After this write-up was originally posted, I had received some very complimentary feedback and a concern they had in printing without PEI:
Great writeup! Are you still printing on bare glass? If so, give replacing your PEI sheet more consideration. You'll find, like we've found, that over time due to part adhesion parts can lift portions of the borosilicate glass bed out, or even crack it. Here's the replacement PEI sheet with adhesive: https://www.lulzbot.com/store/parts/lulzbot-mini-pei-sheet …
We also have a new two part modular bed system, that makes printing on PEI or bare borosilicate glass (say for flexibles) easy: https://www.lulzbot.com/store/parts/lulzbot-mini-glass-pei-print-surface …https://www.lulzbot.com/store/parts/lulzbot-mini-modular-print-bed-heater …
I have not experienced this with my glass bed, but I tend to wait to remove my HIPS print until the bed has cooled. They simply lift off without any effort, but I could see that certain filaments, especially if using glue, might cause this to happen. So out of respect for your printer and their experience, I thought it important to update this post!
However, in the case of HIPS, nothing is needed on the glass bed! At 110 degrees, the HIPS adheres directly to the glass and comes off the bed easily after cooling! We love HIPS!Overhangs
The open scad chess pieces come divided in the middle to avoid the problem with overhangs, especially with the knight. In 3D printing, with a single head, print overhangs are a constant problem. This is melted plastic, so after a certain length, it will sag if it not supported before it cools.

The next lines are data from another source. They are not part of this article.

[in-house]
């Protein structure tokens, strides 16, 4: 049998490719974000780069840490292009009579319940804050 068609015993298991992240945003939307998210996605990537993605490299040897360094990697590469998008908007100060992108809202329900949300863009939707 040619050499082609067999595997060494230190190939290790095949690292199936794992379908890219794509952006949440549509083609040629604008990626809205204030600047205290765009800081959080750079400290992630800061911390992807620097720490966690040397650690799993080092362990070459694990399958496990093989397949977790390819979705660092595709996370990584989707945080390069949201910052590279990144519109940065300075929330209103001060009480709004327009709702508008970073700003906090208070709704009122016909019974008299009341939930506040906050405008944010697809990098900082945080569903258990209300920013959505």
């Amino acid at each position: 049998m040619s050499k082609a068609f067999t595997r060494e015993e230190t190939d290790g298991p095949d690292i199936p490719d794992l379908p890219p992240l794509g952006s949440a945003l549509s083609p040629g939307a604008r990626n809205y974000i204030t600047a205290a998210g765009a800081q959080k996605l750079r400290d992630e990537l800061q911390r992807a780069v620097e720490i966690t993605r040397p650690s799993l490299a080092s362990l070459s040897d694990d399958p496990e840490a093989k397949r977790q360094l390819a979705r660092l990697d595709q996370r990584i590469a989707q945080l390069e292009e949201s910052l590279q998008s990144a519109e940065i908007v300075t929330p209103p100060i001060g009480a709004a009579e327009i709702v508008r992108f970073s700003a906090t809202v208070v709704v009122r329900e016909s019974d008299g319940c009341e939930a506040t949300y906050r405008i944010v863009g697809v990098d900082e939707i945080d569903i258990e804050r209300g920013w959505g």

To overcome this, printer software like Cura, for the lulzbot, can put supports in locations where overhangs exist. This solves the problem of sagging, but leaves a leave support material that need to be removed. This not only can cause damage to the print but also leaves marks and scars after removal. A dual head printer could be used to print the original in one type of filament, and supports in a water soluble filament for superior prints! If I were getting a new printer today, I would seriously consider any printer with this capability.
By cutting the chess pieces in half, overhangs are avoided but each piece must be printed in two individual pieces then glued together. The surface of the print adhered to the glass bed comes off incredibly smooth and does not take as well to gluing.
We recommend filing and scoring each of these surfaces and keeping the "dust" from the filing on the surfaces. This will cause the glue to cure very quickly.
Be prepared, especially for the pawns, it only takes a few seconds for the pieces to firmly and permanently adhere to one another!
If you were attracted to the smooth and glossy appearance of these pieces and want to do this with your prints, you need an acetone vapor finish! All this is nail polish remover in a covered jar! We purchased a large can of acetone at Walmart and use this. We never warm or heat the acetone and we always use it in a well ventilated area! It does not work for all filaments, but as you can see from the final results, it works well for HIPS! Regular pieces took about 2 hours and the pawns only 1 1/2 hours. We did not vapor finish the board, but you could if you wanted to.